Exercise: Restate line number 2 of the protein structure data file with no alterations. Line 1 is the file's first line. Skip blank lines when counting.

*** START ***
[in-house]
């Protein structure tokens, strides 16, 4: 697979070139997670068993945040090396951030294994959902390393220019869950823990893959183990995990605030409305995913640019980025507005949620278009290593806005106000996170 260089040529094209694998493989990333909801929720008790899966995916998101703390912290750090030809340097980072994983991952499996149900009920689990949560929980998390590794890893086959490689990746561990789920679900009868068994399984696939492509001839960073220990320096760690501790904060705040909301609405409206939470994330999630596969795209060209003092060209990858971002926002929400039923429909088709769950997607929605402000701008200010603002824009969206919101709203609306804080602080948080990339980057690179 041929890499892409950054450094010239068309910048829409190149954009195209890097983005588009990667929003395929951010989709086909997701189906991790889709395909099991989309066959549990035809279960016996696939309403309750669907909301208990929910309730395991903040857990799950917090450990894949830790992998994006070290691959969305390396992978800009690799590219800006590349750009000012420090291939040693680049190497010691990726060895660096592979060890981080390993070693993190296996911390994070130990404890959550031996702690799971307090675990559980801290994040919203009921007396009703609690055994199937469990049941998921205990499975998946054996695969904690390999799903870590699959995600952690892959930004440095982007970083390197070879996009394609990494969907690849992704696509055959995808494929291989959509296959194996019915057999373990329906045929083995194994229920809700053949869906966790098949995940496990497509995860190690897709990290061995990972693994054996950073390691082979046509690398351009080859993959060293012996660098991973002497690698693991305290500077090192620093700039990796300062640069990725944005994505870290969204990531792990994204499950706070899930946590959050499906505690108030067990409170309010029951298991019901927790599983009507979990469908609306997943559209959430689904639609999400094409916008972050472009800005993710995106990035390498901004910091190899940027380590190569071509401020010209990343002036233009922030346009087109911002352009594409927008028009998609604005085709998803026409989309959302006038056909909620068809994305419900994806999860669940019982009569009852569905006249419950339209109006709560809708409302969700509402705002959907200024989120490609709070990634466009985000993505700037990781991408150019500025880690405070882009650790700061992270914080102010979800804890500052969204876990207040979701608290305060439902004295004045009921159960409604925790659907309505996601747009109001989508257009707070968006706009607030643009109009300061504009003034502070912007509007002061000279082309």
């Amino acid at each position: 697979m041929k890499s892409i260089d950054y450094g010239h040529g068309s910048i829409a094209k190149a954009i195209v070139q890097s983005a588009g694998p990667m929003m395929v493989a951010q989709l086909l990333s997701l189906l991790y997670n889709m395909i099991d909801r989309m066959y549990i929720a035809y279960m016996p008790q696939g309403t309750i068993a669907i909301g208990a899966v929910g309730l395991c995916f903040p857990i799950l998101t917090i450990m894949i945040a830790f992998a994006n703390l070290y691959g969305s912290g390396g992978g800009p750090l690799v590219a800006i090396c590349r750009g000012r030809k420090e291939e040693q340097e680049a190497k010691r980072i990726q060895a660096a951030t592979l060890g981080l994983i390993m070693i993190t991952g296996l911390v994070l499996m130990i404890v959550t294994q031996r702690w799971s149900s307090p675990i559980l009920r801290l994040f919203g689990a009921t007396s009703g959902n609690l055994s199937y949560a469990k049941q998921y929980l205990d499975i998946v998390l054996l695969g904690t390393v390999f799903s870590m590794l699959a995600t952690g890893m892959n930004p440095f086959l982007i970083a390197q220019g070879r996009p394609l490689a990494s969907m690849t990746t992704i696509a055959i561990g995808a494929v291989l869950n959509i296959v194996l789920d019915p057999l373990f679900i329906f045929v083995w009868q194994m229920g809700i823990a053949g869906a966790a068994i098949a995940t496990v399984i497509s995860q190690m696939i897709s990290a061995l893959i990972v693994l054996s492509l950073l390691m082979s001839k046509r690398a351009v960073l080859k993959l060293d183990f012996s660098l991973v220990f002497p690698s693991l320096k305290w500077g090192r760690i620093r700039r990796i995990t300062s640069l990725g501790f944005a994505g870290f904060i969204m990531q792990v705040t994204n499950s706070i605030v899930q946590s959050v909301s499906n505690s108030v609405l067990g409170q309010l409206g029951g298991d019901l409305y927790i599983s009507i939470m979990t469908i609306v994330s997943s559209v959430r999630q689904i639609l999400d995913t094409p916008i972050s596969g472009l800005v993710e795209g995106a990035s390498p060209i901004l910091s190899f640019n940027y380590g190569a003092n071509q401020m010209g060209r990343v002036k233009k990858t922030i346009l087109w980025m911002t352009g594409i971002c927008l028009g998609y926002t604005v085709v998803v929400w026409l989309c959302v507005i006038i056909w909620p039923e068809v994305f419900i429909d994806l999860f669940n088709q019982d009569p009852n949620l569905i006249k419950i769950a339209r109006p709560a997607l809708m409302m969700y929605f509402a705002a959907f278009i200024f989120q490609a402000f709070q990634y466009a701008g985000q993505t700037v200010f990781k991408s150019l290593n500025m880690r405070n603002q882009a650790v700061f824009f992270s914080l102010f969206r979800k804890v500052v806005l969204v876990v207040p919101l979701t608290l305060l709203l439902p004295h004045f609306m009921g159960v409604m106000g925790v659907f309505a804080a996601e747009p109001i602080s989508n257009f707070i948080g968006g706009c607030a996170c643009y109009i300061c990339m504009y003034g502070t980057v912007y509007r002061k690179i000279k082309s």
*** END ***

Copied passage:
């Protein structure tokens, strides 16, 4: 697979070139997670068993945040090396951030294994959902390393220019869950823990893959183990995990605030409305995913640019980025507005949620278009290593806005106000996170 260089040529094209694998493989990333909801929720008790899966995916998101703390912290750090030809340097980072994983991952499996149900009920689990949560929980998390590794890893086959490689990746561990789920679900009868068994399984696939492509001839960073220990320096760690501790904060705040909301609405409206939470994330999630596969795209060209003092060209990858971002926002929400039923429909088709769950997607929605402000701008200010603002824009969206919101709203609306804080602080948080990339980057690179 041929890499892409950054450094010239068309910048829409190149954009195209890097983005588009990667929003395929951010989709086909997701189906991790889709395909099991989309066959549990035809279960016996696939309403309750669907909301208990929910309730395991903040857990799950917090450990894949830790992998994006070290691959969305390396992978800009690799590219800006590349750009000012420090291939040693680049190497010691990726060895660096592979060890981080390993070693993190296996911390994070130990404890959550031996702690799971307090675990559980801290994040919203009921007396009703609690055994199937469990049941998921205990499975998946054996695969904690390999799903870590699959995600952690892959930004440095982007970083390197070879996009394609990494969907690849992704696509055959995808494929291989959509296959194996019915057999373990329906045929083995194994229920809700053949869906966790098949995940496990497509995860190690897709990290061995990972693994054996950073390691082979046509690398351009080859993959060293012996660098991973002497690698693991305290500077090192620093700039990796300062640069990725944005994505870290969204990531792990994204499950706070899930946590959050499906505690108030067990409170309010029951298991019901927790599983009507979990469908609306997943559209959430689904639609999400094409916008972050472009800005993710995106990035390498901004910091190899940027380590190569071509401020010209990343002036233009922030346009087109911002352009594409927008028009998609604005085709998803026409989309959302006038056909909620068809994305419900994806999860669940019982009569009852569905006249419950339209109006709560809708409302969700509402705002959907200024989120490609709070990634466009985000993505700037990781991408150019500025880690405070882009650790700061992270914080102010979800804890500052969204876990207040979701608290305060439902004295004045009921159960409604925790659907309505996601747009109001989508257009707070968006706009607030643009109009300061504009003034502070912007509007002061000279082309």